Taiwan’s general election was held on January 11, 2020, to elect the 15th President and Vice-President of Taiwan, and all the 113 members of the Legislative Yuan (members of the Parliament). President Tsai Ing-wen won a record 8.17 million votes, accounting for 57.1 per cent of the total number of votes, the highest in Taiwan’s direct presidential election which began in 1996. Her opponent Han Kuo-yu of the Kuomintang (KMT) acquired 5.52 million votes, accounting for 38.6 per cent of the total number of votes. In the election of members of the Legislative Yuan, the Democratic Progressive Party (DPP) won 61 votes, accounting for 53.9% of the total number of 113 votes, surpassing the majority votes of 57.
While the KMT advocates Taiwan’s closer ties with China, the DPP aims at the independence of Taiwan, and rejects Xi Jinping’s offer of ‘One China, two systems’ for the peaceful unification of Taiwan and mainland China.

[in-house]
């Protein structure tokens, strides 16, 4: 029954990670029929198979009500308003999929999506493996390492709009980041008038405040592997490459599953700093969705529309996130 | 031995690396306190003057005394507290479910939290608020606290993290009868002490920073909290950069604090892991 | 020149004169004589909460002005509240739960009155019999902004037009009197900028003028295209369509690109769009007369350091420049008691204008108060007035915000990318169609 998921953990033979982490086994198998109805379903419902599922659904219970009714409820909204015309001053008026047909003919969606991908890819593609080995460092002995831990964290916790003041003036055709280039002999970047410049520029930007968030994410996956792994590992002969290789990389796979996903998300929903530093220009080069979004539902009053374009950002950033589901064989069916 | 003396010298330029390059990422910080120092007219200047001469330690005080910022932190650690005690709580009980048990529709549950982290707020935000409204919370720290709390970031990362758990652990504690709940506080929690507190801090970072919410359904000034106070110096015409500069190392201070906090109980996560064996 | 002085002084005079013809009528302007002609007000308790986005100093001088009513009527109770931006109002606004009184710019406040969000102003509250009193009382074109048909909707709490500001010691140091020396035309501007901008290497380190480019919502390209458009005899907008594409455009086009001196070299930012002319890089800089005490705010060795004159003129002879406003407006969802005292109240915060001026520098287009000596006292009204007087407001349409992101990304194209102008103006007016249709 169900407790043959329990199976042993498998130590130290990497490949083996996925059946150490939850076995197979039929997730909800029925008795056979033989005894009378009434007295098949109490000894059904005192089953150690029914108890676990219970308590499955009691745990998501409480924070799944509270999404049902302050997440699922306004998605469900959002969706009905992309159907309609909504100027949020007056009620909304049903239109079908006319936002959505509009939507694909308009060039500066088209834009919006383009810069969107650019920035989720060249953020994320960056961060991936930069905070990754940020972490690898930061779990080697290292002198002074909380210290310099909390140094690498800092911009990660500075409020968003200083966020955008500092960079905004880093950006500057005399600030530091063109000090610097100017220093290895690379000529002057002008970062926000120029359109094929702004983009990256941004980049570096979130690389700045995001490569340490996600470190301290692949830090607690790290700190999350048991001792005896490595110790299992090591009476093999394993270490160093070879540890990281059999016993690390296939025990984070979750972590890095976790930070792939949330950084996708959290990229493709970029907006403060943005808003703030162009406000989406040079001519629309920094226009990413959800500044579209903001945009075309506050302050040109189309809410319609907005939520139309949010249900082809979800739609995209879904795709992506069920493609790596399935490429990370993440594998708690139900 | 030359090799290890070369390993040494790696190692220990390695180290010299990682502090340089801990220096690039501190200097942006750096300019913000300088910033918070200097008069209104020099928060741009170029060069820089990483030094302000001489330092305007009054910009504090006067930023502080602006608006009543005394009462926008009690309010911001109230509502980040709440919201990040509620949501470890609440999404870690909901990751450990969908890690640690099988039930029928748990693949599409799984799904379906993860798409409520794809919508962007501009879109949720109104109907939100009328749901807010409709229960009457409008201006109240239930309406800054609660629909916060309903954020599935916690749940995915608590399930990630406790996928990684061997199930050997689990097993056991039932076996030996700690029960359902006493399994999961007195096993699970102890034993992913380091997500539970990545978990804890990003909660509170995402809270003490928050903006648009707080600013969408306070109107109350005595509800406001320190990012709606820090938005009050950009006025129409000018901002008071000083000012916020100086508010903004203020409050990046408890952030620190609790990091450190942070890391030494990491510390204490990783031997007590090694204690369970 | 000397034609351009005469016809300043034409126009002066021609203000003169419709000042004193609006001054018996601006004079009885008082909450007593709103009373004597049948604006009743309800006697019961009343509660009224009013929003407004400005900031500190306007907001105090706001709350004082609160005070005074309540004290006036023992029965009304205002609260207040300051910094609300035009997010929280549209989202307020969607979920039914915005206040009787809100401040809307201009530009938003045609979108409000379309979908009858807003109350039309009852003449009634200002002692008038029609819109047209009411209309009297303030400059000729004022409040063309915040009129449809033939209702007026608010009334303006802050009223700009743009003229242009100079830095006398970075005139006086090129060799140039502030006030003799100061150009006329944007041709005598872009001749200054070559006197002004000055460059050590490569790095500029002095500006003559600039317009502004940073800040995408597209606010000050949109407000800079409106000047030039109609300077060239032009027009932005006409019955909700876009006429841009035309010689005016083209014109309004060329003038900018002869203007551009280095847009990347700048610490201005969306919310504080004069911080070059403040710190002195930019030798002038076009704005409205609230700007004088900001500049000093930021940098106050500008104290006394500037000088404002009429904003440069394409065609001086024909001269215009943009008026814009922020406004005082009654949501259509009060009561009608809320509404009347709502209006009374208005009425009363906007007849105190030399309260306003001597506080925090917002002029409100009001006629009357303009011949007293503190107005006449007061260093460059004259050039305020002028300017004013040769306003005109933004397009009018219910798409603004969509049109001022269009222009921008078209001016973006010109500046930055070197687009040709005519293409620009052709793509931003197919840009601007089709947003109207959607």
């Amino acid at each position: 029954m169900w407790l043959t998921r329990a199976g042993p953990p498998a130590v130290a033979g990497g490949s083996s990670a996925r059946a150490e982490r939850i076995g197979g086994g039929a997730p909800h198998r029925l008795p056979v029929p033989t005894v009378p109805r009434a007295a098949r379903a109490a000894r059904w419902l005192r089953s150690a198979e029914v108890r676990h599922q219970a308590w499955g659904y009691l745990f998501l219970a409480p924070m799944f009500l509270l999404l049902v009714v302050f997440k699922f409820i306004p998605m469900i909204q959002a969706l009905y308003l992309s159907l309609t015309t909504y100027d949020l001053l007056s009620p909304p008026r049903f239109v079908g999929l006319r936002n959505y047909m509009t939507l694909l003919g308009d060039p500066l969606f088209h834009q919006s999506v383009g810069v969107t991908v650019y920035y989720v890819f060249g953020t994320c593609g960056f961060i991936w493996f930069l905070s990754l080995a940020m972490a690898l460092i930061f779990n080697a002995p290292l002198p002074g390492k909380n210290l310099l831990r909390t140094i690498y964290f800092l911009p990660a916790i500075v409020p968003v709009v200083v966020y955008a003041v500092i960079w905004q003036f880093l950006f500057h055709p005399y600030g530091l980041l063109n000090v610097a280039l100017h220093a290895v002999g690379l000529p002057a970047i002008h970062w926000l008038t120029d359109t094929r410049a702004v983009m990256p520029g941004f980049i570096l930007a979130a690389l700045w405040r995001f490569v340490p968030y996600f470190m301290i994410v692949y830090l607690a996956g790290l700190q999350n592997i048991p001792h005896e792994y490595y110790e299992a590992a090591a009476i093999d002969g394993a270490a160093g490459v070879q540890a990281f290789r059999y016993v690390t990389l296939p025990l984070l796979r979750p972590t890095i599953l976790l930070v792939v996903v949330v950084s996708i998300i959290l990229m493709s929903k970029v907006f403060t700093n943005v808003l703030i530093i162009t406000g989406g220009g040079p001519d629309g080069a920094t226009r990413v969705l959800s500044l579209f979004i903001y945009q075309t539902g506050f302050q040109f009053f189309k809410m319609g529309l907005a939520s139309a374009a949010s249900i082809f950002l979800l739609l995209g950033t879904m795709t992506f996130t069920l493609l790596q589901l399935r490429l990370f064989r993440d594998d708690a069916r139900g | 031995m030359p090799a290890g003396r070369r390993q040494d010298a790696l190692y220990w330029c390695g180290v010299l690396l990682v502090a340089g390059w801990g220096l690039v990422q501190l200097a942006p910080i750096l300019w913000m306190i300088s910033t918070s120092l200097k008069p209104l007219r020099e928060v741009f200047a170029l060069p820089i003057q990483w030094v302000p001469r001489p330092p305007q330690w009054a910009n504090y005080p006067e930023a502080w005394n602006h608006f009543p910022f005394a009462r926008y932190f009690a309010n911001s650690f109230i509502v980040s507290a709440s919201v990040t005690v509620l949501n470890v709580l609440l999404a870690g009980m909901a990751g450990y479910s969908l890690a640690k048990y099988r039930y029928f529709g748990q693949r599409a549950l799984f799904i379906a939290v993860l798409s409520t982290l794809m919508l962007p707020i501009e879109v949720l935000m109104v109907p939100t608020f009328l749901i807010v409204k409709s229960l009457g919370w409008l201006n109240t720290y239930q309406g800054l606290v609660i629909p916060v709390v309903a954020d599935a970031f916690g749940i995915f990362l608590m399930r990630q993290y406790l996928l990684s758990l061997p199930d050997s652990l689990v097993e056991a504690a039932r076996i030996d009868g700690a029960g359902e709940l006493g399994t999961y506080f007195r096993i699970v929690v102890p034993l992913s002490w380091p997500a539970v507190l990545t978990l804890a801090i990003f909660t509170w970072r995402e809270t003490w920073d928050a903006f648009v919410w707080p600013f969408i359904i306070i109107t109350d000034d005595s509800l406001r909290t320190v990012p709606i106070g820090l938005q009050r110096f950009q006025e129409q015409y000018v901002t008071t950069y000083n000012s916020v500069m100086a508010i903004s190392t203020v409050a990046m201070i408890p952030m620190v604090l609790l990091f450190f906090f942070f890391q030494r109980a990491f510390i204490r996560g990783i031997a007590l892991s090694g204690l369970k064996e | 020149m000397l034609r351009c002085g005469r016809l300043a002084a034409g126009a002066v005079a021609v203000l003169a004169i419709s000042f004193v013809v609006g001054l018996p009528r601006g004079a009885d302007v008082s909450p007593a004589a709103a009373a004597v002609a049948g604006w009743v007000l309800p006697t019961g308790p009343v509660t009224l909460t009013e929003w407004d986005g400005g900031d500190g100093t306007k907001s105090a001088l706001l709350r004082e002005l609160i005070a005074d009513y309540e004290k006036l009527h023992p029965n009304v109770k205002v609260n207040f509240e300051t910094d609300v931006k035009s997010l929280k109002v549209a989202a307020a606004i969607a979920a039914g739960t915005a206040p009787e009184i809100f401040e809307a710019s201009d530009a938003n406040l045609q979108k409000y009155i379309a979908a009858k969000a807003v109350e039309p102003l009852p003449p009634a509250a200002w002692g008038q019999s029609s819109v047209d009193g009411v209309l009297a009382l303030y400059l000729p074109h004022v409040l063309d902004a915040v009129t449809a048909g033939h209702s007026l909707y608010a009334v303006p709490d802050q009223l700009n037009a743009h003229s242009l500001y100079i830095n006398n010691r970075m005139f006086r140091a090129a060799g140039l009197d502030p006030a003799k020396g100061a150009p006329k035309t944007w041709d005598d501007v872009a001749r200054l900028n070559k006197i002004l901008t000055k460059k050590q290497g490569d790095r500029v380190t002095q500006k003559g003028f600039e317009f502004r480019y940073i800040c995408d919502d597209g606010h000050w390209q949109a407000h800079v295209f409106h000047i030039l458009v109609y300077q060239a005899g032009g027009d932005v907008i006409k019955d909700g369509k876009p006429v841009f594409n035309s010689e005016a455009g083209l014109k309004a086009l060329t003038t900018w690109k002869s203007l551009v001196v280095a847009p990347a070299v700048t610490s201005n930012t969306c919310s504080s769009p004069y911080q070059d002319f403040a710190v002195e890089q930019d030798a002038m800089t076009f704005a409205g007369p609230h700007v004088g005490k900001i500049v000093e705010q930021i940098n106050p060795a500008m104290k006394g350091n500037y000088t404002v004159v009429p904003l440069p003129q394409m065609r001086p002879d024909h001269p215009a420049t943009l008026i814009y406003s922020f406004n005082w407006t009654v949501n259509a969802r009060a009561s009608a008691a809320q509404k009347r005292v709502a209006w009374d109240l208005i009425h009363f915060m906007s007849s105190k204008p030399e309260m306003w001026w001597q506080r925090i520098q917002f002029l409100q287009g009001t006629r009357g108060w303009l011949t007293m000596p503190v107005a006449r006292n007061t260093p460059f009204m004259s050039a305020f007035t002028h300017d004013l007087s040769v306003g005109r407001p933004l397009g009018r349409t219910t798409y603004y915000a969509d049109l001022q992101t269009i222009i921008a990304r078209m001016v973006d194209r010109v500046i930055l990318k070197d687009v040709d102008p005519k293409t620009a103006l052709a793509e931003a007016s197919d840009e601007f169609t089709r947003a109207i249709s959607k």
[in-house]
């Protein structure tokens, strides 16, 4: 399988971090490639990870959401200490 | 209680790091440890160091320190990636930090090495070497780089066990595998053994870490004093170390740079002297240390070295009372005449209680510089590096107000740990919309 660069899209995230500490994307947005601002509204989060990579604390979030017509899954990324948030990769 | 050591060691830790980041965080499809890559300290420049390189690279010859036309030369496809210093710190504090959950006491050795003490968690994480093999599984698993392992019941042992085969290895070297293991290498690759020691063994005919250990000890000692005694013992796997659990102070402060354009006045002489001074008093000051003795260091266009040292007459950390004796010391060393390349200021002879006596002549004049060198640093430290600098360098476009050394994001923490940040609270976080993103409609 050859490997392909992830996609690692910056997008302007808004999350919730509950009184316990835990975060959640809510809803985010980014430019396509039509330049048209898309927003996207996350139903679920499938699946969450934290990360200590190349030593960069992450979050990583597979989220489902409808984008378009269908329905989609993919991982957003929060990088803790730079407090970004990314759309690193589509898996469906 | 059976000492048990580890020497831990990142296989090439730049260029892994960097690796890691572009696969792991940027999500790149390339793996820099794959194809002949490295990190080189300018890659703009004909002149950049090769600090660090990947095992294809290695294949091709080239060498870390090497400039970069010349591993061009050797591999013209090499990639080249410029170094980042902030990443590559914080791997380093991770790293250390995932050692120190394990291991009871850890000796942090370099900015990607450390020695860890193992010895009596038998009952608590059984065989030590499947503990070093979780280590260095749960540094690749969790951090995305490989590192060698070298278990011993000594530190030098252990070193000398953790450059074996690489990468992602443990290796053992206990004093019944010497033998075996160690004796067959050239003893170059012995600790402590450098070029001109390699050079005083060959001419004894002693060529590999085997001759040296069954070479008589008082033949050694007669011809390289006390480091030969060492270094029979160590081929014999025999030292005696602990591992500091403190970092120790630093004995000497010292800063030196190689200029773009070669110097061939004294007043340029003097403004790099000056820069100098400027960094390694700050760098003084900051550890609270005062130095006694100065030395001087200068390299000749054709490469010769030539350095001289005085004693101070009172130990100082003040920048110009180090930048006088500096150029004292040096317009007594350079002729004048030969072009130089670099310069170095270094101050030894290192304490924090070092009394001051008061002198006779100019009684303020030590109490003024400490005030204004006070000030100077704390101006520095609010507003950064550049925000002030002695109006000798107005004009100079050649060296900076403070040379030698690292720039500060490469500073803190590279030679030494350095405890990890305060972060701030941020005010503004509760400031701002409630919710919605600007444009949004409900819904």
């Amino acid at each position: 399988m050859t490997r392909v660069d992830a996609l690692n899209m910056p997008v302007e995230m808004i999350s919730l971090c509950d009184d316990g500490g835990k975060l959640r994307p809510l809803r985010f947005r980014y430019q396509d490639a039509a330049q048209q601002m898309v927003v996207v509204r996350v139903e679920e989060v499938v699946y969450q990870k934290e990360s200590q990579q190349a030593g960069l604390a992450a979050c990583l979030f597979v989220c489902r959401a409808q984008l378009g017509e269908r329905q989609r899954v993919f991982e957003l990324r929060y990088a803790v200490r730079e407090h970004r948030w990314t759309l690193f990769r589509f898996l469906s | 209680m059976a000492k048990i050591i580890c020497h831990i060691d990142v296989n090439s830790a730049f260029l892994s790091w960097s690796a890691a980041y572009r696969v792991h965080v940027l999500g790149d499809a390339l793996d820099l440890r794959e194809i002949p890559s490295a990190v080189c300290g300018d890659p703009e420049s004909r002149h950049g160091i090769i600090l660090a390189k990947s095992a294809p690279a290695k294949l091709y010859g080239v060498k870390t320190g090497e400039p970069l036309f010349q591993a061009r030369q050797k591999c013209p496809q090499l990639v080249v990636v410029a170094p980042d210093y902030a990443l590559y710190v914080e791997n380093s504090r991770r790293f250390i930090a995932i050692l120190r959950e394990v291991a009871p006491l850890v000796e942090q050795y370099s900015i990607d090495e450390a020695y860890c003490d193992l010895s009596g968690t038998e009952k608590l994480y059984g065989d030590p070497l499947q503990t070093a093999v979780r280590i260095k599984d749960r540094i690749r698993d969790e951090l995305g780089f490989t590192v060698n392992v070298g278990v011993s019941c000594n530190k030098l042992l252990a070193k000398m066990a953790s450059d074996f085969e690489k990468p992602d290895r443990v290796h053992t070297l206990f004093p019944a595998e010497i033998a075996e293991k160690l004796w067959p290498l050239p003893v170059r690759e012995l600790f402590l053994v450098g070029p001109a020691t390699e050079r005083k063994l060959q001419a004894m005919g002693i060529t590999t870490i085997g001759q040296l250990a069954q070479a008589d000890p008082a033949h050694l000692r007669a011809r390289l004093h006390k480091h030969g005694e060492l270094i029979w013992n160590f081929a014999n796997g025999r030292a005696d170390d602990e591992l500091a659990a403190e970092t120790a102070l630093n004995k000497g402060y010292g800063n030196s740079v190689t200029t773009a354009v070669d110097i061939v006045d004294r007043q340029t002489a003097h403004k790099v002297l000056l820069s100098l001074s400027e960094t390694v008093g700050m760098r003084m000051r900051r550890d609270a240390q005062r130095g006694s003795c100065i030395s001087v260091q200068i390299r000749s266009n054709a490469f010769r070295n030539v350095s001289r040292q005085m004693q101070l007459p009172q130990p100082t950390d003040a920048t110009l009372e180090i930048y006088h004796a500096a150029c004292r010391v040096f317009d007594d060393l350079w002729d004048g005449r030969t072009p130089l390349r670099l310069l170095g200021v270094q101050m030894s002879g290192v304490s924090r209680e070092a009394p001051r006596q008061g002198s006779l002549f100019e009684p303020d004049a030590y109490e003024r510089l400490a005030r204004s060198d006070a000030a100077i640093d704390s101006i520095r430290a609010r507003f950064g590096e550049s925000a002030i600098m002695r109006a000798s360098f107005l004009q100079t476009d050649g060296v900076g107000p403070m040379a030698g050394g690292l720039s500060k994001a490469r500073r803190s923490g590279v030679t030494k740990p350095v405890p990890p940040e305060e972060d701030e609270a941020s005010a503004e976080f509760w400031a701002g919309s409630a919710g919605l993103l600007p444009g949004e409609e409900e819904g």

President Tsai Ing-wen’s landslide victory in the presidential election owe much to the pro-independence groups’ deep-rooted movement in the Taiwanese society, and it appears that the Chinese government’s infringement on human rights of the Uighurs, a minority ethnic group in China, and of the people in Hong Kong increased a sense of caution against China among many Taiwanese people. The leaders of many countries such as the US, the UK and Japan congratulated President Tsai on her victory, while the Chinese government protested against their congratulatory actions. According to media reports, the Chinese government has exerted pressure on the new President by announcing that Taiwan should promote the peaceful unification of itself and China into a state, that is, “one China”. Chinese President Xi Jinping’s further pressure on President Tsai’s administration is expected to continue.